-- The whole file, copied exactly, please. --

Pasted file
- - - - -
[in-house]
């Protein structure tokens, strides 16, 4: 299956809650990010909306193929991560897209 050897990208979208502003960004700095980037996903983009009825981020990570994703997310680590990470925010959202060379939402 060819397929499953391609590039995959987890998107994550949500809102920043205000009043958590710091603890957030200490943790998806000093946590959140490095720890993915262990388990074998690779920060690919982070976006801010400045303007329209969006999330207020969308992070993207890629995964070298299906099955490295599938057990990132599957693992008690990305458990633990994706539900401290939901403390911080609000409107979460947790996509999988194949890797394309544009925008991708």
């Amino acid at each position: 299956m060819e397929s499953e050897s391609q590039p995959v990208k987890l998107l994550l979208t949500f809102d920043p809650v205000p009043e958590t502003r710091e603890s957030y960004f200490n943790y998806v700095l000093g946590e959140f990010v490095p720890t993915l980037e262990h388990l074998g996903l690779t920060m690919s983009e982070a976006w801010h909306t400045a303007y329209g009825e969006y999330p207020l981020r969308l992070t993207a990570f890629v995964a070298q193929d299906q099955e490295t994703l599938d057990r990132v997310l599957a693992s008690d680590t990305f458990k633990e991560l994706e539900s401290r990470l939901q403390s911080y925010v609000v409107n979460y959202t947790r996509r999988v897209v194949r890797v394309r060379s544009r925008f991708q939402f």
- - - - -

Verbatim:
[in-house]
């Protein structure tokens, strides 16, 4: 299956809650990010909306193929991560897209 050897990208979208502003960004700095980037996903983009009825981020990570994703997310680590990470925010959202060379939402 060819397929499953391609590039995959987890998107994550949500809102920043205000009043958590710091603890957030200490943790998806000093946590959140490095720890993915262990388990074998690779920060690919982070976006801010400045303007329209969006999330207020969308992070993207890629995964070298299906099955490295599938057990990132599957693992008690990305458990633990994706539900401290939901403390911080609000409107979460947790996509999988194949890797394309544009925008991708």
């Amino acid at each position: 299956m060819e397929s499953e050897s391609q590039p995959v990208k987890l998107l994550l979208t949500f809102d920043p809650v205000p009043e958590t502003r710091e603890s957030y960004f200490n943790y998806v700095l000093g946590e959140f990010v490095p720890t993915l980037e262990h388990l074998g996903l690779t920060m690919s983009e982070a976006w801010h909306t400045a303007y329209g009825e969006y999330p207020l981020r969308l992070t993207a990570f890629v995964a070298q193929d299906q099955e490295t994703l599938d057990r990132v997310l599957a693992s008690d680590t990305f458990k633990e991560l994706e539900s401290r990470l939901q403390s911080y925010v609000v409107n979460y959202t947790r996509r999988v897209v194949r890797v394309r060379s544009r925008f991708q939402f």